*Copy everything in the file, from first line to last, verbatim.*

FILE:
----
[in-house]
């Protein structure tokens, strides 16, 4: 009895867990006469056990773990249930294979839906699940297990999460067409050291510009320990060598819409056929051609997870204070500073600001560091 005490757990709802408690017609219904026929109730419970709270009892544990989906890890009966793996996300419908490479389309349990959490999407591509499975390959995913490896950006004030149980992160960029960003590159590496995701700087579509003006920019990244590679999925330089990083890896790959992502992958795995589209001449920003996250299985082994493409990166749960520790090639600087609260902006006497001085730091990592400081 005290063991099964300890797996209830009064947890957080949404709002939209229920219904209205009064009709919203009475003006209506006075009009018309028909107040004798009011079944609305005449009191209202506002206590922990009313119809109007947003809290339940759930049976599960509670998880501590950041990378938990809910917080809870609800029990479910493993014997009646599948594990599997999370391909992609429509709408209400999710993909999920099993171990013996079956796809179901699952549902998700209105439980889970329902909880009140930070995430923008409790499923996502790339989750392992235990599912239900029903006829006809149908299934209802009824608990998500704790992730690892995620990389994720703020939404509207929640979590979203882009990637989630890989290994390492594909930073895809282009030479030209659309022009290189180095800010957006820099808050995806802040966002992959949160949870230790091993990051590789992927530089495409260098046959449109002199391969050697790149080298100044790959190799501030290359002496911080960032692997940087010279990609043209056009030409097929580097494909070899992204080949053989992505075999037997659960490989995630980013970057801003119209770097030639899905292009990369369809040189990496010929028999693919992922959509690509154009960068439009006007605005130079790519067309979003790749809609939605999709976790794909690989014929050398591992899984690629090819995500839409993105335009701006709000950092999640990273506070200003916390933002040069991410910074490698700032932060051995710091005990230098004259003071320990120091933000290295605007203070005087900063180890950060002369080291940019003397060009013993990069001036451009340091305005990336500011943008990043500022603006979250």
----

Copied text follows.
[in-house]
């Protein structure tokens, strides 16, 4: 009895867990006469056990773990249930294979839906699940297990999460067409050291510009320990060598819409056929051609997870204070500073600001560091 005490757990709802408690017609219904026929109730419970709270009892544990989906890890009966793996996300419908490479389309349990959490999407591509499975390959995913490896950006004030149980992160960029960003590159590496995701700087579509003006920019990244590679999925330089990083890896790959992502992958795995589209001449920003996250299985082994493409990166749960520790090639600087609260902006006497001085730091990592400081 005290063991099964300890797996209830009064947890957080949404709002939209229920219904209205009064009709919203009475003006209506006075009009018309028909107040004798009011079944609305005449009191209202506002206590922990009313119809109007947003809290339940759930049976599960509670998880501590950041990378938990809910917080809870609800029990479910493993014997009646599948594990599997999370391909992609429509709408209400999710993909999920099993171990013996079956796809179901699952549902998700209105439980889970329902909880009140930070995430923008409790499923996502790339989750392992235990599912239900029903006829006809149908299934209802009824608990998500704790992730690892995620990389994720703020939404509207929640979590979203882009990637989630890989290994390492594909930073895809282009030479030209659309022009290189180095800010957006820099808050995806802040966002992959949160949870230790091993990051590789992927530089495409260098046959449109002199391969050697790149080298100044790959190799501030290359002496911080960032692997940087010279990609043209056009030409097929580097494909070899992204080949053989992505075999037997659960490989995630980013970057801003119209770097030639899905292009990369369809040189990496010929028999693919992922959509690509154009960068439009006007605005130079790519067309979003790749809609939605999709976790794909690989014929050398591992899984690629090819995500839409993105335009701006709000950092999640990273506070200003916390933002040069991410910074490698700032932060051995710091005990230098004259003071320990120091933000290295605007203070005087900063180890950060002369080291940019003397060009013993990069001036451009340091305005990336500011943008990043500022603006979250």